On paying for reviews: it's not just indies, of course. Example: A Macmillan imprint recently published a fiction book with the same title as an indie book by a friend of mine, so she was watching their PR carefully (because it was pinging her standard searches for her own title). She saw a multitude of examples of an account tweeting about how excited they were to finally get the book, and then ten or twenty minutes later, an account of the same name popping a five star review up on Amazon. Big six publishers are actively hiring PR agencies to do fake tweets and fake reviews, and by rough indications, they are pouring a lot of money into making it happen. Frankly, I'm still not in favor of paid reviews for any book, but let's face facts: the major publishers ARE doing this, they ARE paying a lot of money to make it happen, and indies who buy a dozen "reviews" on Fiverr or whatever are simply following what is now an industry standard practice.

    On an "indie seal of approval" system:
    Here's the main problem. The big publishers, for all their years in business and hundreds of millions in annual revenue, do not have effective brands. There are very few cases, especially in fiction, where a person asks for the latest book from a given publisher (Harlequin and maybe Baen stand out as exceptions here). Mostly, readers look for the latest book by a favorite writer, or a book by a new to them writer on a favorite subject. Publishers lack an effective brand because to be effective, a brand must be CONSISTENT. If a reader likes one book by a publisher, and can then pick up pretty much any other book that publisher puts out and like it, too, then that publisher has brand consistency. But most publishers produce books with far too great a range of topic and style to have that sort of consistency. Readers like books based on personal taste, and it's exceptionally difficult for a large publisher to retain consistency for any one taste (indeed, it is generally against their interest to do so).

    So publishers really don't have effective brands, from a resder's perspective.

    The problem with a seal of quality is the same. Suppose the seal was used on 50 Shades. Hey, it's an exceptionally well loved book. MILIONS of people have loved it so much they've gone on to read all the sequels. The movies will undoubtedly be blockbusters. But lots of people hate the books, too. So say a book like that gets stamped as OK. Everyone who dislikes the book stamped will instantly relegate that seal as useless. Obviously, it can't be any good as a real seal of approval if the seal stamped a book you hate, right? ;) What's actually happening, of course, is that the reader feels the seal is useless because it does not give them what they need: a good idea whether that book is something they will enjoy reading or not.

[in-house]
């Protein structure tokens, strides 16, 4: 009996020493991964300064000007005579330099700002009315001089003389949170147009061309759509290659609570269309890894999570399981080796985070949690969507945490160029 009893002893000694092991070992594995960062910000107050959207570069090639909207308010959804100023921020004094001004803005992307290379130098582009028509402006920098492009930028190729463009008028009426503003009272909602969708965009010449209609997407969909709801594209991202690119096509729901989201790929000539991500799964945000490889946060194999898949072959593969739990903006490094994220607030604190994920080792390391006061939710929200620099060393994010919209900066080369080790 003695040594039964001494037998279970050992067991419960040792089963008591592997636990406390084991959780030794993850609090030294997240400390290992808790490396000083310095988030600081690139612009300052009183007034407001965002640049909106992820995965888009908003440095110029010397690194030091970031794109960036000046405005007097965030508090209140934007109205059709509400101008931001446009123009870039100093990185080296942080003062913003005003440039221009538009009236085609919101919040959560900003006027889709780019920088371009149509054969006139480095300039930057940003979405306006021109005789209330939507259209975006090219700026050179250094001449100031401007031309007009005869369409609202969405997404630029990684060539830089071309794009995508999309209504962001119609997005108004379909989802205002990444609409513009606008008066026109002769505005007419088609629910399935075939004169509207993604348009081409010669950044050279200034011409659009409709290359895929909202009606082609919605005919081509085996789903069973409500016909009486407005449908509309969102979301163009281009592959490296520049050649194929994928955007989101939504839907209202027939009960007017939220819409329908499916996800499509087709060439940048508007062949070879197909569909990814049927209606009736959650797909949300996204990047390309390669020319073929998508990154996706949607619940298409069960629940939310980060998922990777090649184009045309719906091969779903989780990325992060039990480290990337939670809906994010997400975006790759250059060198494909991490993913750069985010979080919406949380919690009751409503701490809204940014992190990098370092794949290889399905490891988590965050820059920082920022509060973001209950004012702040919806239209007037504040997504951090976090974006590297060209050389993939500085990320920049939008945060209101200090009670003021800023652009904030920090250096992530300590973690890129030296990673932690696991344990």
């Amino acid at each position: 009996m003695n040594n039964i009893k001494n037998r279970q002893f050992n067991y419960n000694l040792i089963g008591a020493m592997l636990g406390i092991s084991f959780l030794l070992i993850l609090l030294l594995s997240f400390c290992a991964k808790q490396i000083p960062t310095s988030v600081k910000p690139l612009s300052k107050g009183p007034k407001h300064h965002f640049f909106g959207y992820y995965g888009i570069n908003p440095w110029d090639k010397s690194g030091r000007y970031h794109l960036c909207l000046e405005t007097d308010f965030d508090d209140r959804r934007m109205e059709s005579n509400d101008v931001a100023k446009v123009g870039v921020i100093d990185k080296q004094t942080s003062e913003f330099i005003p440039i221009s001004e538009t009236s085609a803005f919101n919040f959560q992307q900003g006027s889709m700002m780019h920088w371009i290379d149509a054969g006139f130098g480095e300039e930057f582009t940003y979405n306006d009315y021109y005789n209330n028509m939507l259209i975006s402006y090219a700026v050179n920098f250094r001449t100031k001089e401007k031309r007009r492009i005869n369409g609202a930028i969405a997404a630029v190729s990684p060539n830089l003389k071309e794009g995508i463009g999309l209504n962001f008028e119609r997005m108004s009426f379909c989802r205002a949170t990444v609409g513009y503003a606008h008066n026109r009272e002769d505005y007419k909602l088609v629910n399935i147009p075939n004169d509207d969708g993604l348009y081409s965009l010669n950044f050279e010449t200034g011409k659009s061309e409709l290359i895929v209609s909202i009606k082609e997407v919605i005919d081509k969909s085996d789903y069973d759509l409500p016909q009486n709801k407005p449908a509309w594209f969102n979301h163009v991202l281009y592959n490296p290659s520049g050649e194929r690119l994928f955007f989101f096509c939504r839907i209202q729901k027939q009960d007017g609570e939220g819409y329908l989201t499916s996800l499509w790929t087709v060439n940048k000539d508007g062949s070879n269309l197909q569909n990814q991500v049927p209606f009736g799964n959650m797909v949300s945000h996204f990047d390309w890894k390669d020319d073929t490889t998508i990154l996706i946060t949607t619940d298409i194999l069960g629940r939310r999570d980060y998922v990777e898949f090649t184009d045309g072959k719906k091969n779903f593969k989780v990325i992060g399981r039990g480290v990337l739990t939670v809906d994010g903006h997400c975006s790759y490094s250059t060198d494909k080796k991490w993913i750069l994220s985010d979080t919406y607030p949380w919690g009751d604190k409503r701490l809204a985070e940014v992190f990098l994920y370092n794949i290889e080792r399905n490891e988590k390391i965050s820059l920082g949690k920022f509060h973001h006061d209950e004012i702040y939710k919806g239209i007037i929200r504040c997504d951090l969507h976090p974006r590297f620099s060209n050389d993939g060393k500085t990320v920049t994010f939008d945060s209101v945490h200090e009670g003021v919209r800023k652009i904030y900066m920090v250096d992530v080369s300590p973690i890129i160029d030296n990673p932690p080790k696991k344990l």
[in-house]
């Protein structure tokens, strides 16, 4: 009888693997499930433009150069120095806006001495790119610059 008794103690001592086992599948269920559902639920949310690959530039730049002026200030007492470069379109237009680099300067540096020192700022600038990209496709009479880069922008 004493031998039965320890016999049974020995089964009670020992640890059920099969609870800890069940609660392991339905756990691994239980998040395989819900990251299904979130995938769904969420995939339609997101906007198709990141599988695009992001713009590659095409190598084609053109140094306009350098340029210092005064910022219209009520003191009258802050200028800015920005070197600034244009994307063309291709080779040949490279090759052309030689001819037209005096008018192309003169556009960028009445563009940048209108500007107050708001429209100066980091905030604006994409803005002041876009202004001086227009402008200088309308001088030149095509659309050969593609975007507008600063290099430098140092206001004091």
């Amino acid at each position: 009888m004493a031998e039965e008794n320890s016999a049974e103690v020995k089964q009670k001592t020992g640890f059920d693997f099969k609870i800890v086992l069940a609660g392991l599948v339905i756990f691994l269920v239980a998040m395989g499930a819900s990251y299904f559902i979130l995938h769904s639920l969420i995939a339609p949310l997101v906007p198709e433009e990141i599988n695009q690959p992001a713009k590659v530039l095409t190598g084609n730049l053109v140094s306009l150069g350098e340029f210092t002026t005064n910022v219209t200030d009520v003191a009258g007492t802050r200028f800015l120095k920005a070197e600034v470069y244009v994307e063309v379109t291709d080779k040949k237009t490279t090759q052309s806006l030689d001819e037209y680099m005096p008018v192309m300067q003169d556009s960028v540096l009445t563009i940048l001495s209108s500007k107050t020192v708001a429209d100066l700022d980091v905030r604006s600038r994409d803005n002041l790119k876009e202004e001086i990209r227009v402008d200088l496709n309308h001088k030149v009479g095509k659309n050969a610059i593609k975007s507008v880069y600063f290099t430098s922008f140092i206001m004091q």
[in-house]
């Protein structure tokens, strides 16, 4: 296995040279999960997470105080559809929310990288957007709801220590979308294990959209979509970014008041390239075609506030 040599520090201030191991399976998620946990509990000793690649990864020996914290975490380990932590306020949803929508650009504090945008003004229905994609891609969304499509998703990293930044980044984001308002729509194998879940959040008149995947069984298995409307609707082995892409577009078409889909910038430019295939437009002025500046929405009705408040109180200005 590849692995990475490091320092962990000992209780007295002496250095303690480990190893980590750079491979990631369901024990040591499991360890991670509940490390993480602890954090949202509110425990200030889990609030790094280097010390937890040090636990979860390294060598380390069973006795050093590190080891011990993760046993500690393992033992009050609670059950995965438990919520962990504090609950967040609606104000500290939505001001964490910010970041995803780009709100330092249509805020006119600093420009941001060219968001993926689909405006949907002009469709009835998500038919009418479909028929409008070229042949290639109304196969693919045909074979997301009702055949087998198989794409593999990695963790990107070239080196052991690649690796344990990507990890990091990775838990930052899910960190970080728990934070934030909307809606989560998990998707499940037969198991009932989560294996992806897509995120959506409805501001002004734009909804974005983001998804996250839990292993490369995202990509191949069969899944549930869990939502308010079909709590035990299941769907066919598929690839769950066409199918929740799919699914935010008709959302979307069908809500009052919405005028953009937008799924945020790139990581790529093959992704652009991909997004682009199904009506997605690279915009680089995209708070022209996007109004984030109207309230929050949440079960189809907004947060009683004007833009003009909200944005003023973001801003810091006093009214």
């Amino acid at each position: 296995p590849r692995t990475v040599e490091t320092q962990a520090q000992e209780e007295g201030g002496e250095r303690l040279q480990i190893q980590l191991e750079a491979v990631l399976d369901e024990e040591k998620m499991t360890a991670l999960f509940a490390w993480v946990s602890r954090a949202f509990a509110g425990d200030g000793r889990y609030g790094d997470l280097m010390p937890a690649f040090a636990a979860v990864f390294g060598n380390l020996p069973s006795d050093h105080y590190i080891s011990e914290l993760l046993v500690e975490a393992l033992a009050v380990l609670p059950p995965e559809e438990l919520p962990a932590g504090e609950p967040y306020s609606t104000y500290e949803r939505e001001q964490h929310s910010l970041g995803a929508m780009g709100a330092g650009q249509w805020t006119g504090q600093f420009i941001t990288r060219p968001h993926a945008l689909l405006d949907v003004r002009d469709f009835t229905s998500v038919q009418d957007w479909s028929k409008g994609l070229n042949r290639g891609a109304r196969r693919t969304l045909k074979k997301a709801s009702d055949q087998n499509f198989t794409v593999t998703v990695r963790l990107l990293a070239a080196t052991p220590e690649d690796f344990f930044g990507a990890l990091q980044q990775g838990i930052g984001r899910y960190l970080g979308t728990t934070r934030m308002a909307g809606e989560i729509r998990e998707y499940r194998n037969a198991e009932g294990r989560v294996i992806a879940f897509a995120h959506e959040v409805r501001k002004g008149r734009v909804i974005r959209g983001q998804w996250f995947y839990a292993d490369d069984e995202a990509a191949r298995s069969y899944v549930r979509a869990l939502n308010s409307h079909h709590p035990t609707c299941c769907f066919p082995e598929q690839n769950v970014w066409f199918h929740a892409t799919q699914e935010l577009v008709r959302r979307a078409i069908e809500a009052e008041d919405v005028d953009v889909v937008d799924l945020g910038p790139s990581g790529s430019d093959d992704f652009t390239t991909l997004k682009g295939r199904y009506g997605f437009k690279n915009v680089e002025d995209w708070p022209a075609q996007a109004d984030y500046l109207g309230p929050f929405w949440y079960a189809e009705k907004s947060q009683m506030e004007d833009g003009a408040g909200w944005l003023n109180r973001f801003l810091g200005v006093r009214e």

ANY seal which stamps books based on quality, rather than based on taste (like, say, a book blogger does) is effectively useless to readers. It's not giving them the information they need. They don't care if a book has been proofread, if it's a book they will hate anyway.

    And of course, that's ignoring two other major issues:
    1) Writers are already in a very anti-gatekeeper mindset. Anything which smacks of trying to set up a new gatekeeper is probably going to experience an extremely negative reaction from most indie writers. For less reasonable reasons than mentioned above.
    2) How is a seal system supposed to differentiate itself from any other such system? What I mean is, if I start my own seal of approval system tomorrow and stamp my books with the "Top Indie Books Seal of Approval", how are readers going to have any clue which seals are legit and which are made up by an author to put a seal on a book? It takes enormous marketing and ad budget to reach even a small fraction of readers with an idea like this. So how would the group come up with the cash? Charge for the seal? Then you have money involved, and the entire thing is suspect.